Ireland leads in housing affordability
Housing affordability has improved more in Ireland than in any developed country in the English-speaking world, an international report has found.
The ninth annual Demographia International Housing Affordability survey found house prices in Ireland are now on average 3.2 times gross annual incomes, making Ireland and the US (3.1) the most affordable of seven countries surveyed.
The survey has been tracking house prices in Australia, Canada, China (Hong Kong), Ireland, New Zealand, the UK and the US over the last nine years.
The survey is confined to English-speaking countries that have similar patterns of home ownership and excludes European countries where home ownership is historically lower.
It defines affordability as a situation where house prices are three times gross annual income before tax, or less.
The only cities with a population of more than one million to meet the criteria were all in the US. There were 20 such cities, most of which have been badly affected by deindustrialisation, including Detroit, Cincinnati, Cleveland and Indianapolis.
After Edmonton in Canada, Dublin was the most affordable of the major metropolises. House prices peaked at six times the average salary in Dublin in 2006; they have now dropped to 3.6 times the average salary.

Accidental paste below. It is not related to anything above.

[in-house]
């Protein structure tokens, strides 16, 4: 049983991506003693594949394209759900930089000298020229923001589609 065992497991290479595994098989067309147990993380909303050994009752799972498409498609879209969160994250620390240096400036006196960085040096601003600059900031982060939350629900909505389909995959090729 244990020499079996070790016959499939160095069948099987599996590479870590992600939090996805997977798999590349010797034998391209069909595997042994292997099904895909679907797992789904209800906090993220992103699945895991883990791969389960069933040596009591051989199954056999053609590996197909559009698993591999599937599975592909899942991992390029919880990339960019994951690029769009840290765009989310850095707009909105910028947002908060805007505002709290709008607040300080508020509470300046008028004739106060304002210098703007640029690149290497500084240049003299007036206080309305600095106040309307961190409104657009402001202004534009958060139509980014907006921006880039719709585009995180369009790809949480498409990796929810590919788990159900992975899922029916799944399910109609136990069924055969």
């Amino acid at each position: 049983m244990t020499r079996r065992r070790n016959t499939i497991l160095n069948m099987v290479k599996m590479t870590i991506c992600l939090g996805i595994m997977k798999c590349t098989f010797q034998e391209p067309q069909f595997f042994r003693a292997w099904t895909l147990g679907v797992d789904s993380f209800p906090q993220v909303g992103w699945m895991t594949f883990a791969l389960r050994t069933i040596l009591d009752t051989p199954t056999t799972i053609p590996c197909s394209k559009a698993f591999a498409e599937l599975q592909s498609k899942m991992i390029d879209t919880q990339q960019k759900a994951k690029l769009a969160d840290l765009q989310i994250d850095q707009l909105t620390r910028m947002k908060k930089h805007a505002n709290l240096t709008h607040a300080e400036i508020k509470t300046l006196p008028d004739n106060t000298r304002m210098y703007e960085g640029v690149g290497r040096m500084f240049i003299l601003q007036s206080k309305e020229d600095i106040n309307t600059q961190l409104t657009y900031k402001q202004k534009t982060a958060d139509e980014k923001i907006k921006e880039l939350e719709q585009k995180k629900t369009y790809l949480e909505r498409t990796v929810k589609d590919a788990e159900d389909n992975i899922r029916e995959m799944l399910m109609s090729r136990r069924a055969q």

Up until the late 1980s and early 1990s, house prices were a multiple of between two and three times’ average salaries in all the markets surveyed, before deteriorating in the years after that.
The survey says the principal reason for house inflation has been the curtailment in the supply of development land.
It also maintains there is a consistent pattern in all countries where there has been a tendency by vested interests to “cheer on” house-price inflation, as if houses were a “commodity like gold” instead of a basic necessity.
The cheapest city in Ireland relative to income is Waterford (2.5), followed by Limerick (3.1), Galway (3.2) and Cork (3.4).
In the last quarter of 2007, at the height of the property boom, house prices in Ireland were a multiple of 4.7 times the average gross salary.
By contrast Australia, the most popular destination of the current crop of Irish emigrants, has some of the most unaffordable urban housing. It uses just 0.04 per cent of its land area for housing.
The average house in Sydney costs 8.3 times the average salary, in Melbourne it’s 7.5 times salary, in Adelaide it’s 6.5 and in Perth it’s 5.6. The average home in a major Australian city costs 6.5 times the average salary.
New Zealand’s only major metropolis, Auckland, is also classified as being severely unaffordable, with house prices 6.7 times the average salary.
London is the fifth-most-unaffordable city surveyed, with house prices a multiple of 7.5 times gross salaries.
The UK has no major market where house prices are less than four times the average gross salary.